Once again, a hat tip has to be extended to our more-than-gracious Santa Rosa host, Tamara. Not only did she allow us to couch surf for the night, she also pretty much planned our next day as far as sites and eats.
And, oh boy, did she nail it.
First off, we needed breakfast. Never mind it was already an hour later than we intended to leave (around 11am if you really must know), we were going to make it to breakfast and that was that. Her first suggestion to start the day was a Mediterranean eatery called East West Restaurant. We were greeted by our beautiful and friendly waitress, Christina (please forgive if I misspelled your name if you see this) and, it being a gorgeous day, we elected to eat outside.
With breakfast on my mind, I opted for the Mediterranean Omelette: a three-egg wonder stuffed with mushrooms, tomatoes, basil, feta cheese and a bunch of other stuff I can’t remember, with country potatoes and sourdough toast on the side. Washed down with Jasmine Chai tea, it was a relatively healthy meal that didn’t leave me feeling…heavy. Roger chose the French Toast combo with scrambled eggs, artichoke chicken sausage (fancy) with some multi-named iced tea. The meal was, in a word, delicious. Along with the great weather and fantastic service, the day couldn’t have gotten off to a more awesome start. After ordering a meal to go, we thanked our waitress and set out south to Tamara’s office to drop off some lunch (hey, it’s the least we could do) then headed west to our first sightseeing stop of the day: the Korbel Winery in Sonoma County.
Now, I know what you’re all probably thinking: what’s so special about the champagne we pop every New Year’s Eve? Trust me, so were we, but it turns out there’s over a hundred years worth of history inside that bottle in your cupboard. We were shown a brief video about the history of the winery and then led through the original building used to actually make the wine, as well as shown the time-consuming methods used to blend and bottle the product. At the end of the tour, we were treated to a complimentary tasting of the four lines of champagne made at the winery (we both took part in that last bit) from driest to sweetest. We also learned that Korbel makes much more than just champagne, such as brandy and actual wine. You won’t find them for sale at retail stores however as they can only be purchased at the winery. Hey, believe me, if we could we would, but we’re flying back, so we didn’t.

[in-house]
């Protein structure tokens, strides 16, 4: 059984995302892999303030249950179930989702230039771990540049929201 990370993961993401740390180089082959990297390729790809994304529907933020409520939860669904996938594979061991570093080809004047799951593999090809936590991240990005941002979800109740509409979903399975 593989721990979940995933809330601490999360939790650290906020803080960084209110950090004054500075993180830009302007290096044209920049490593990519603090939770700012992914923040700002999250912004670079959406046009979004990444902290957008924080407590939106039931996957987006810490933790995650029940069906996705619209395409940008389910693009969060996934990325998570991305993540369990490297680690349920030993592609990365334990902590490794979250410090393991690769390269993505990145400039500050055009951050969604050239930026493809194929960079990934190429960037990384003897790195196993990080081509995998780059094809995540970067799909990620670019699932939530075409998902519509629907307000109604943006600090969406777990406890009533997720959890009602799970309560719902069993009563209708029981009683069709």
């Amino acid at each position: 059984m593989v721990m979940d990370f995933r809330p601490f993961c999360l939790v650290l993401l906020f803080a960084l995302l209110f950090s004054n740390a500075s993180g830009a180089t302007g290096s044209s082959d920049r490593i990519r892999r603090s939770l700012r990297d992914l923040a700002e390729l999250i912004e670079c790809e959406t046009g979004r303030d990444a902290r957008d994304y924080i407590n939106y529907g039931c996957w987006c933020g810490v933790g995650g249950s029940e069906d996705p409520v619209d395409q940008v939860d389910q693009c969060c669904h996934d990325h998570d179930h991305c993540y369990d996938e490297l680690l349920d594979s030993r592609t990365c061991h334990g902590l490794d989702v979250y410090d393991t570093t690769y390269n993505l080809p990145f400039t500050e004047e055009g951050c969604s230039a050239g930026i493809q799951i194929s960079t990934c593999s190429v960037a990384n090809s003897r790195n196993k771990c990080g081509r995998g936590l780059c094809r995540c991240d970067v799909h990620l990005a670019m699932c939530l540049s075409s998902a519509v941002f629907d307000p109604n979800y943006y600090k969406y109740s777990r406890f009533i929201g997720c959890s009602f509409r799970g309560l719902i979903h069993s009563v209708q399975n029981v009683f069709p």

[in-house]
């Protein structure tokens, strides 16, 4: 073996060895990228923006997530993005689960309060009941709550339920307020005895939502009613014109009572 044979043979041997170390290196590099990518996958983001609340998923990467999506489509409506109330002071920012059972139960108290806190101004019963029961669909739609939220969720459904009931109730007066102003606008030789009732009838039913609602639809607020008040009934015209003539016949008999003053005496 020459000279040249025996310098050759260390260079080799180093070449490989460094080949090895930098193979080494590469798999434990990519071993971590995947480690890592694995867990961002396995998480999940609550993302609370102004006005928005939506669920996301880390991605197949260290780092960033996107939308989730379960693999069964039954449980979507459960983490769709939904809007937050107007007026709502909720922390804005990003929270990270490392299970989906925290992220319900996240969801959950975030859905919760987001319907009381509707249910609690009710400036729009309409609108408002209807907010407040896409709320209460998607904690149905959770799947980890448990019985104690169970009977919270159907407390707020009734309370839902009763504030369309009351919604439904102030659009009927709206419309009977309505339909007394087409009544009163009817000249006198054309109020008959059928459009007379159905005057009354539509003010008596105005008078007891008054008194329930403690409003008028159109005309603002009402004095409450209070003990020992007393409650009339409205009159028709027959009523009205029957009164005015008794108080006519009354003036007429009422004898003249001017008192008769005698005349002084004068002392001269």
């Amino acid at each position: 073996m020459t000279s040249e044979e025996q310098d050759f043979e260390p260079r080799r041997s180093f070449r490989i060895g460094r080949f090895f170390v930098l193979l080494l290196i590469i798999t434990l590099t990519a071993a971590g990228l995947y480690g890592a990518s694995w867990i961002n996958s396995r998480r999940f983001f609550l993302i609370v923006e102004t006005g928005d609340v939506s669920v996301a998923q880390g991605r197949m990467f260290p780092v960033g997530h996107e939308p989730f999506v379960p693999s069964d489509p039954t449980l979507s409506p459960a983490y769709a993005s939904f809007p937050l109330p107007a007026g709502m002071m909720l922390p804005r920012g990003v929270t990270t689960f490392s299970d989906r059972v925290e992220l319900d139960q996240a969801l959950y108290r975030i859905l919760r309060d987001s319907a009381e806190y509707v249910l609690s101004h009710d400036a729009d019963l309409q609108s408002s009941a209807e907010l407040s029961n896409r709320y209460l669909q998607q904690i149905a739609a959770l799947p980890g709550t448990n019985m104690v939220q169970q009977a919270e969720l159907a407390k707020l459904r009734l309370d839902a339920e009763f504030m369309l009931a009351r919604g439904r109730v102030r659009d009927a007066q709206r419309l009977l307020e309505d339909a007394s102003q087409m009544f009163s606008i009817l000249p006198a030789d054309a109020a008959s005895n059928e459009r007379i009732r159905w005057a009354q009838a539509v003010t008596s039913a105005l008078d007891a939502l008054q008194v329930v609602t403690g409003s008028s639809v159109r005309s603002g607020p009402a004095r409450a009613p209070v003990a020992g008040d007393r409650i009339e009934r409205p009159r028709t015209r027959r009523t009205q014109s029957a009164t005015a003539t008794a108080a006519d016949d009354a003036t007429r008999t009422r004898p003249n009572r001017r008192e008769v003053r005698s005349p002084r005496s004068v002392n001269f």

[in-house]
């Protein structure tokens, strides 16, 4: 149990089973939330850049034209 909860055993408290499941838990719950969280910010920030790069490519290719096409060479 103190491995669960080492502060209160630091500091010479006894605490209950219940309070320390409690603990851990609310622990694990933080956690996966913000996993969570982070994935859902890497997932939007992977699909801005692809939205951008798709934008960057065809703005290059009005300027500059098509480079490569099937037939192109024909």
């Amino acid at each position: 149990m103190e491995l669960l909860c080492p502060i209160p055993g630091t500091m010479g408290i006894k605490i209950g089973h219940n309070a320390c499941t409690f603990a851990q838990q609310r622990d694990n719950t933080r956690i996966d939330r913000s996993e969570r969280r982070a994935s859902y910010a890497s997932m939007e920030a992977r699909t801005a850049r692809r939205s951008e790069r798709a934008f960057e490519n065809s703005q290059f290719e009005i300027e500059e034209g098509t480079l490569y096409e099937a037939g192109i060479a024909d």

|The old way of prepping, corking and labeling|
|World’s largest champagne bottle and glass|
|The full line of products|
So what were our thoughts? Here ya go:
Following our wine tasting stint, we pointed the Challenger’s nose westward to Tamara’s next suggested stop, the actual west coast, specifically Doran Beach. Taking the 116 road west linked us up to the California 1 aka one part of the famed Pacific Coast Highway. While the road there might not have had the same, hilariously hairpinned and blind curves as the road Roger took the previous night, there was still plenty of turns and braking/accelerating events to make the drive interesting. Of course, the Challenger is a pretty big car, bigger than the Mustang, bigger than the Camaro. As a result, you can’t argue with physics. Instead of deftly swinging the Challenger’s nose through tight turns, I was more herding the big car. The brakes were decently strong and the power from the big V6 was adequate to pull us through the corners. But as Roger alluded to previously, the big failing part is the 5-speed transmission. At anything more than 6/10ths, the Challenger falls over itself and the transmission’s slow response to prods of the go-pedal exacerbates this. The steering is quick, but the body takes a while to settle once’s the nose starts swinging into the desired direction. Anyway, having never seen the Pacific shoreline (at least enough to appreciate it), once we arrived our collective breaths were taken away.
|The Challenger looks just about right here|
The views were utterly breathtaking. If this is what the Pacific Coast Highway has in store for us a few days from now, we’ll most certainly take it. This, my friends, is what road tripping is all about: going somewhere you’ve never been to see things you’ve never seen. And we enjoyed every flippin’ minute of it. The images don’t do these views justice. It was windy, like 40-50mph windy, the air was cold and salty, necessitating the donning of our jackets. Plus, even though the cliffs we were on were perhaps 100ft above the water, the pounding surf was enough to spray salt water that high up on our faces. And even then we still reveled in the natural wonder. It had us both feeling…exhilarated.